However, GetUserDefaultUILanguage does not look into this setting at all! It returns the language in which the UI controls of your OS are rendered (and MFC correctly looks at that one first - after all you would want your application to e displayed in the same language as the OS). This setting you can change on Windows XP Pro only if you have MUI pack installed, and in that case you'll have a combo box "Language used in menues and dialogs" displayed in the "Language" tab in the Control Panel "Regional and Language Options". Otherwise, it is just predetermined by the version of Windows you installed (En-UK, or En-US) and you can't change it.
It was a joke referring to the bottom of the link I posted.
Who is Dr. International?
Dr. International's identity is one of the most closely guarded secrets of Microsoft. Since (1) he has the support and help of the entire Windows International Division, (2) he is very knowledgeable about i18N issues, and (3) he gets to choose what questions/answers are posted, he can maintain the illusion of knowing everything.
I had wanted to customize the tree control by adding a header. I wanted to do the same thing the list view control does and simply add the header as a child of the tree wnd at the top of it's client rect. I got this to work OK, but when it paints it of course covers the first item of the tree ctrl. No problem I thought, I'll just override the WM_PAINT and use SetViewportOrgEx and shift the HDC's y origin up by the height of the header. That seemed to work OK. But when I clicked on an item, things would not get drawn correctly. It's as if it got shifted down too much or copied from the wrong point. If a full repaint occured then things looked OK, but if a the paint rect for the WM_PAINT was a partial, then there seemed to be nothing I could do to get it to paint correctly.
I overrode the CUSTOM_DRAW callback and verified that the correct items were getting processed. They just don't seem to show up where you would expect them. What am I missing?
Here's the default tree with one item and one child item underneath it: pic1.PNG[^]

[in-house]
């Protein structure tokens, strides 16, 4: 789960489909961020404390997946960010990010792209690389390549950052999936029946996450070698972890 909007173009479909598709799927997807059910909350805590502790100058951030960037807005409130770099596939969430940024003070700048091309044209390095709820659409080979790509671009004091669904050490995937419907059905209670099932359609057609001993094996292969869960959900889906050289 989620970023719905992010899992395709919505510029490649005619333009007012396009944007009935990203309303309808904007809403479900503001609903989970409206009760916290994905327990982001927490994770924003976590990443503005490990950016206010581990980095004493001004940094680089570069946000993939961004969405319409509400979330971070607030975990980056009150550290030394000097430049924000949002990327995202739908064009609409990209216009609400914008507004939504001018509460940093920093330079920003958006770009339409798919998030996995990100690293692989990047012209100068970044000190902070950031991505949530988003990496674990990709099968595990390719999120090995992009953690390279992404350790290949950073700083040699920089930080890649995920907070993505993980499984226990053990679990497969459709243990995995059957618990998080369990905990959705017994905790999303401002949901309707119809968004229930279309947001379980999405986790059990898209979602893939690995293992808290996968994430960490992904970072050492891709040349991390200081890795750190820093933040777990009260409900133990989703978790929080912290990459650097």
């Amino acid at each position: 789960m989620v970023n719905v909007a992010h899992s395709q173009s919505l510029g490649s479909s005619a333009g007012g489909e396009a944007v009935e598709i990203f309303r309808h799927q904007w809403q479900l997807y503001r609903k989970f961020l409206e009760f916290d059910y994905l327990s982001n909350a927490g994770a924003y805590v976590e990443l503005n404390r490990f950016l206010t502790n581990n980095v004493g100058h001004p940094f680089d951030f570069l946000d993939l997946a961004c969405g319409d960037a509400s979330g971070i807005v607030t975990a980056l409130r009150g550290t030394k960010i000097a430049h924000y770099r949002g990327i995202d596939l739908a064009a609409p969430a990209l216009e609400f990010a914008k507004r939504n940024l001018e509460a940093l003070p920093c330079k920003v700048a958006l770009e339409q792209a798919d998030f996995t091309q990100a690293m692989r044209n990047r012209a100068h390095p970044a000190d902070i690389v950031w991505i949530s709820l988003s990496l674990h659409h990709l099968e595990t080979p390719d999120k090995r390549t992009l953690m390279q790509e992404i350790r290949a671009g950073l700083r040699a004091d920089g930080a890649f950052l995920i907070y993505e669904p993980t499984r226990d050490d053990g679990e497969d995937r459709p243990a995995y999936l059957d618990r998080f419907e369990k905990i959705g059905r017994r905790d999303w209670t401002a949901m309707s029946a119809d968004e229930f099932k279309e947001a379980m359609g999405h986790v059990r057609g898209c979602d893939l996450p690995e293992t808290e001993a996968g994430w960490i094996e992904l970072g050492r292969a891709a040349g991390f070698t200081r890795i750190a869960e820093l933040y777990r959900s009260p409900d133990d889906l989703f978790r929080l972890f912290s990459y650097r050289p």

Now if you click on the + to open it up: pic2.PNG[^] - obviously that's not right! the partial update doesn't seem to get handled correctly.
After some experimenting, the problem seems to revolve around the use of the SetViewportOrgEx call. If that is not called, the first item will not show, but the updates will be processed correctly (for example, if you add more items to the tree and try opening/closing them). But if you then adjust the origin with SetViewportOrgEx then the painting gets screwed up.
Note: I have NOT solved this problem - at the moment I'm completely stumped as to why it doesn't work right and what I can do to fix it.
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Glad to hear you solved the problem. I'll have to keep this approach in mind in the future.
An alternative that I use myself, is to just handle the WM_NCCALCSIZE & WM_NCPAINT messages. For example
LRESULT CLeftView::OnNcCalcSize(WPARAM wParam, LPARAM lParam)
RECT *prect = (RECT *)lParam;
// let the old wndproc allocate space for the borders,// or any other non-client space.
WndProcDefault(GetHwnd(), WM_NCCALCSIZE, wParam, lParam);
// calculate what the size of each window border is,// we need to know the location of the non-client area.
m_ncRect.left = prect->left;
m_ncRect.right = prect->right;
m_ncRect.top = prect->top;
m_ncRect.bottom = prect->top + 22;
// now we can allocate additional space
prect->top += 24;
// take scrollbar into account
sbi.cbSize = sizeof(sbi);
if (::GetScrollBarInfo(GetHwnd(), OBJID_VSCROLL, &sbi))
if (!(sbi.rgstate & STATE_SYSTEM_INVISIBLE))
m_ncRect.right += ::GetSystemMetrics(SM_CXVSCROLL);
// that's it! Easy or what!return0L;
LRESULT CLeftView::OnNcPaint(WPARAM wParam, LPARAM lParam)
// let the old window procedure draw the borders / other non-client// bits-and-pieces for us.
WndProcDefault(GetHwnd(), WM_NCPAINT, wParam, lParam);
// get device context
HDC hDC = ::GetWindowDC(GetHwnd());
// make sure there is some distance (2 pixels) between the non-client and client area
rc.left = m_ncRect.left;
rc.right = m_ncRect.right;
rc.top = m_ncRect.bottom;
rc.bottom = m_ncRect.bottom + 2;
HBRUSH hBrush = ::CreateSolidBrush(RGB(248, 249, 252));
::FillRect(hDC, &rc, hBrush);
// draw the title bar...if (isThemed != 0)
drawVistaTitleBar(hDC, "Item Library");
// release device context
// that's it!return0L;